Thankfully, my dog came to my rescue. I think Angus knew, more-so than my mom or myself, that the reason the alligator was coming after us was he because he seemed so small and tasty. Angus had been whimpering nervously up until this point, but then he broke in with that fierce westie bark and it caught the alligator's attention. The lizard was about one lizard length away. He looked up at the observation deck, then back at me, figured he was outnumbered, and slunk back into the swamp.
Holy Shit. Forget the smurfiness, we hauled it triple time back to the car and were laughing about it (albeit somewhat nervously) by the time the rubber hit the road.
One thing that really gets me about all of this was just that strong a sense of premonition came before it, not just for me but my mom and myself. This isn't the first time it's happened. Once when I was a teenager, my friends and I began to joke nervously about the dangers of driving in snow just a few minutes before loosing control and swerving off the road, a crash that would have been disastrous if we hadn't slowed down a bit beforehand. Then as a twenty-something, before I took to swimming on a regular basis, I once became overwhelmed by an urge to hit the university pool, something I hadn't done in months. It was the middle of the afternoon, storm clouds were forming above. I had been out working on the lawn, looking forward to a date with a girl from school, and had simply decided that I'd rather go swimming than take a shower. I went out to the car and lightning struck a tree on the lawn. It traveled into the house through the plumbing, and if I had been in the shower at the time I probably would have been electrocuted.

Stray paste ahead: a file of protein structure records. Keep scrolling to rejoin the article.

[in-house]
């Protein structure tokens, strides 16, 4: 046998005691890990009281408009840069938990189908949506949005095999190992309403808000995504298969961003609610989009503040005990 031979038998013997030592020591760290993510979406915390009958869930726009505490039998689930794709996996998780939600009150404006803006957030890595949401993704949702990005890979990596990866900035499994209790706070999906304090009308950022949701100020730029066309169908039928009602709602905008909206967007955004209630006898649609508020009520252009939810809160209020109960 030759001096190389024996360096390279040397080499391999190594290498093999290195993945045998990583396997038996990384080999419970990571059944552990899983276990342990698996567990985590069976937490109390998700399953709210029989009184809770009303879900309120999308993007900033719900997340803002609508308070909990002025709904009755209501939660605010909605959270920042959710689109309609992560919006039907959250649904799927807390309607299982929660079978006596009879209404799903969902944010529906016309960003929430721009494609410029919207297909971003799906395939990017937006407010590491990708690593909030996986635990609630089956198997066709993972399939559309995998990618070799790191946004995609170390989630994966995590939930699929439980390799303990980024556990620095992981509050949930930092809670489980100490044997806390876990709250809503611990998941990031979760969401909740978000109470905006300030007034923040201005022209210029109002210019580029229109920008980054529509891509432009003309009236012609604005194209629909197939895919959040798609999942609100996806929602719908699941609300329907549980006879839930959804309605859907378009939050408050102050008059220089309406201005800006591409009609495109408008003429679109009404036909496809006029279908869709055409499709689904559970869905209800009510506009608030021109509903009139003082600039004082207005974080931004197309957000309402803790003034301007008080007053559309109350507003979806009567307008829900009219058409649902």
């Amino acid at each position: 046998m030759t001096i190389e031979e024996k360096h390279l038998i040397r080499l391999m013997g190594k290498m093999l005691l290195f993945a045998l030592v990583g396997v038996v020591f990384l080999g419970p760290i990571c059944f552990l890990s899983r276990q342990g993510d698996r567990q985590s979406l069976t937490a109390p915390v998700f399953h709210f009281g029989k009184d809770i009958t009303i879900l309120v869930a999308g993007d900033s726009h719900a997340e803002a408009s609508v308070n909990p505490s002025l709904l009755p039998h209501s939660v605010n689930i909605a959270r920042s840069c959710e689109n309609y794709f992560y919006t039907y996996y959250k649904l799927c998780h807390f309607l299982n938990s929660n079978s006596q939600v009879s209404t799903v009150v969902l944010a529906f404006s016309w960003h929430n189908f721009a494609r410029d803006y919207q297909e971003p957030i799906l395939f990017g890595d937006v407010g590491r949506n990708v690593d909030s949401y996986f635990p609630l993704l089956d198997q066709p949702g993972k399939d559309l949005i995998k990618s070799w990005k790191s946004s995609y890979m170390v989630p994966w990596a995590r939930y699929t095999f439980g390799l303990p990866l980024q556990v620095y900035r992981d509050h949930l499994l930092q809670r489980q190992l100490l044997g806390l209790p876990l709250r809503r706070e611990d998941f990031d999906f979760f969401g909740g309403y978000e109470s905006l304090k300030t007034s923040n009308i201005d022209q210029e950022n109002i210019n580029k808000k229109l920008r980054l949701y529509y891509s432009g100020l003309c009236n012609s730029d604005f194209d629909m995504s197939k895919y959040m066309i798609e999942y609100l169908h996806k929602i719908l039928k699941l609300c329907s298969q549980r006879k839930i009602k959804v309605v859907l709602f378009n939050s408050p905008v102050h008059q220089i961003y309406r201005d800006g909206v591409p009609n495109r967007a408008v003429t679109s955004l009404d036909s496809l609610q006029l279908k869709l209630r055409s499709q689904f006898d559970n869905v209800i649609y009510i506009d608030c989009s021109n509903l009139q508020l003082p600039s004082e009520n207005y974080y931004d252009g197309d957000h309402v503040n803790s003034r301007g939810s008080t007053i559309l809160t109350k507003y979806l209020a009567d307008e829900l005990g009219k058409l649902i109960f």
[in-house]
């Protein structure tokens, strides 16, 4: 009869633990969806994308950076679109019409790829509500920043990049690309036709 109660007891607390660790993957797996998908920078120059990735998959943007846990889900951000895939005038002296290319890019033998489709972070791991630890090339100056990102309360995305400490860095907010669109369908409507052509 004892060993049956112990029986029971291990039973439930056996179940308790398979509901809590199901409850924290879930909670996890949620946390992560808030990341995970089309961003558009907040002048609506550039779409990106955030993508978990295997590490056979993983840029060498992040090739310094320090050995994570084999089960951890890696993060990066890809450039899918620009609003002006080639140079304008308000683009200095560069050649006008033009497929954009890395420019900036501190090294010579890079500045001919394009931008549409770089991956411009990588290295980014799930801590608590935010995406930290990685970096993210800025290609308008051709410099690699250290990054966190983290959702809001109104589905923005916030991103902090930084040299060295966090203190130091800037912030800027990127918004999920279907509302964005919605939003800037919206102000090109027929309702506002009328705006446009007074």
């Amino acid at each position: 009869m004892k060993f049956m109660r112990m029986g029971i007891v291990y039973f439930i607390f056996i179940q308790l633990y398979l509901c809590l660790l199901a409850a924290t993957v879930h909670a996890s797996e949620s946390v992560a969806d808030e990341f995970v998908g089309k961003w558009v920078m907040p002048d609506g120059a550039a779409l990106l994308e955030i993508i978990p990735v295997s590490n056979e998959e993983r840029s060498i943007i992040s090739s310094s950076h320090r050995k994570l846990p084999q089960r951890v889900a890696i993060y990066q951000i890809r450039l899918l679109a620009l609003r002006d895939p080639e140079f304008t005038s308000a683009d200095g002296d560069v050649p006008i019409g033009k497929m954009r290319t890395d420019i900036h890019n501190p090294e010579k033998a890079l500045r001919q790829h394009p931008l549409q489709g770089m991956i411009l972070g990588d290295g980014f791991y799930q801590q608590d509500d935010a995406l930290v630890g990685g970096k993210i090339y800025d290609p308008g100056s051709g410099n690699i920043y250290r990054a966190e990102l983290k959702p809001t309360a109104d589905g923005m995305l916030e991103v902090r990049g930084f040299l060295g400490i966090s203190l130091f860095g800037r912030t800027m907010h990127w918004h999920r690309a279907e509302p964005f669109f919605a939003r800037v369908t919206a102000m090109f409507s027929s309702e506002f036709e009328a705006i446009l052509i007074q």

The most logical answer is that deep in our subconscious we have a department of predictability that occasionally sends us warning signs in the form of nervous jokes and strange urges to try to keep us away from danger.
Other times you really do have to wonder about destiny, not in the majestic sense but in having had ones future already written out for ourselves, possibly in its entirety or at least a few minutes ahead of the present. The future couldn't be too solidly set, otherwise we wouldn't be able to make decisions and change our course of action. Right now, people tend to think of the future and the past as not existing. There is only an eternal present. The past is a manifestation of memory, and the future is a constant prediction controlled by what this conception of the past can tell us.
Whatever it is, you really have to wonder.